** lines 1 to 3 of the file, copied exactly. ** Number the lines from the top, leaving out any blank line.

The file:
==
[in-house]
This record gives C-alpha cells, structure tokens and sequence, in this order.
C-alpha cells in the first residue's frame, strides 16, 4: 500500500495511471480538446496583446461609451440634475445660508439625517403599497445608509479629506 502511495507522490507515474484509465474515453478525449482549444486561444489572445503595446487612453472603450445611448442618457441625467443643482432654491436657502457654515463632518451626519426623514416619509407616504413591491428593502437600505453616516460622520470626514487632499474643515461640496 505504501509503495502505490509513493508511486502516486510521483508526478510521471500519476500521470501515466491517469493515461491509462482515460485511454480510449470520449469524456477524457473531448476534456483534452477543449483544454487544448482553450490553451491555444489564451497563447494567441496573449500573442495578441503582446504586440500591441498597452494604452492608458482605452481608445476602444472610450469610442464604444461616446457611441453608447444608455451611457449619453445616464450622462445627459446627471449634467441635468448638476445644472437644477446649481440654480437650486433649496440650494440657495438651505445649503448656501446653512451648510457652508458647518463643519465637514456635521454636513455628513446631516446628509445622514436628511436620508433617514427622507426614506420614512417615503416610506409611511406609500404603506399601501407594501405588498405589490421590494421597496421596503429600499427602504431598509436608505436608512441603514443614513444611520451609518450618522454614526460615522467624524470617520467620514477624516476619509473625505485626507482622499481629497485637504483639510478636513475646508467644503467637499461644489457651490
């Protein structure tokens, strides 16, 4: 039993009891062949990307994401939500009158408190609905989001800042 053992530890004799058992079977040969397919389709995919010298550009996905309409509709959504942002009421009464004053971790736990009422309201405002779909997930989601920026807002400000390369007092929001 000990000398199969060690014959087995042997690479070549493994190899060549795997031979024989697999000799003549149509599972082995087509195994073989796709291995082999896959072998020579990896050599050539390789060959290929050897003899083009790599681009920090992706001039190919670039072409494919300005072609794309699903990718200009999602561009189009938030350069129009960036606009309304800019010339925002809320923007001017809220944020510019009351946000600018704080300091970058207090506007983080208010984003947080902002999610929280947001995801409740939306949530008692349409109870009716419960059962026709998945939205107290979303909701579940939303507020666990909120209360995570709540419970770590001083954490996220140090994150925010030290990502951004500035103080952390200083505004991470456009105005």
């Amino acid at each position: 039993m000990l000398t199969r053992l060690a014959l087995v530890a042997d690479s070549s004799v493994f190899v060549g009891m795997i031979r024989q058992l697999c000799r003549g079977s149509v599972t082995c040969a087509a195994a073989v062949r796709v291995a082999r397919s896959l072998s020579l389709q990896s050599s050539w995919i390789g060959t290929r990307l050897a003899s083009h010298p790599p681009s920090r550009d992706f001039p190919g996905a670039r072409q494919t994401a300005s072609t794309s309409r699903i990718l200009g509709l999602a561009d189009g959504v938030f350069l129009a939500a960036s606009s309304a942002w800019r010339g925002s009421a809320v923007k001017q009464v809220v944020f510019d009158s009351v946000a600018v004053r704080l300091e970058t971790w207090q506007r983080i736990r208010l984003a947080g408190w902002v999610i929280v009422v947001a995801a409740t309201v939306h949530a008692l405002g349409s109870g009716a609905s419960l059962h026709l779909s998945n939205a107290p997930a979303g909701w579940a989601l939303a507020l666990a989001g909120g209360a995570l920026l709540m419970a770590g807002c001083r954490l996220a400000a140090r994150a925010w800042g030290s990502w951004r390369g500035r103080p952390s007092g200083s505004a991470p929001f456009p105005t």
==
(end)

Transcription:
[in-house]
This record gives C-alpha cells, structure tokens and sequence, in this order.
C-alpha cells in the first residue's frame, strides 16, 4: 500500500495511471480538446496583446461609451440634475445660508439625517403599497445608509479629506 502511495507522490507515474484509465474515453478525449482549444486561444489572445503595446487612453472603450445611448442618457441625467443643482432654491436657502457654515463632518451626519426623514416619509407616504413591491428593502437600505453616516460622520470626514487632499474643515461640496 505504501509503495502505490509513493508511486502516486510521483508526478510521471500519476500521470501515466491517469493515461491509462482515460485511454480510449470520449469524456477524457473531448476534456483534452477543449483544454487544448482553450490553451491555444489564451497563447494567441496573449500573442495578441503582446504586440500591441498597452494604452492608458482605452481608445476602444472610450469610442464604444461616446457611441453608447444608455451611457449619453445616464450622462445627459446627471449634467441635468448638476445644472437644477446649481440654480437650486433649496440650494440657495438651505445649503448656501446653512451648510457652508458647518463643519465637514456635521454636513455628513446631516446628509445622514436628511436620508433617514427622507426614506420614512417615503416610506409611511406609500404603506399601501407594501405588498405589490421590494421597496421596503429600499427602504431598509436608505436608512441603514443614513444611520451609518450618522454614526460615522467624524470617520467620514477624516476619509473625505485626507482622499481629497485637504483639510478636513475646508467644503467637499461644489457651490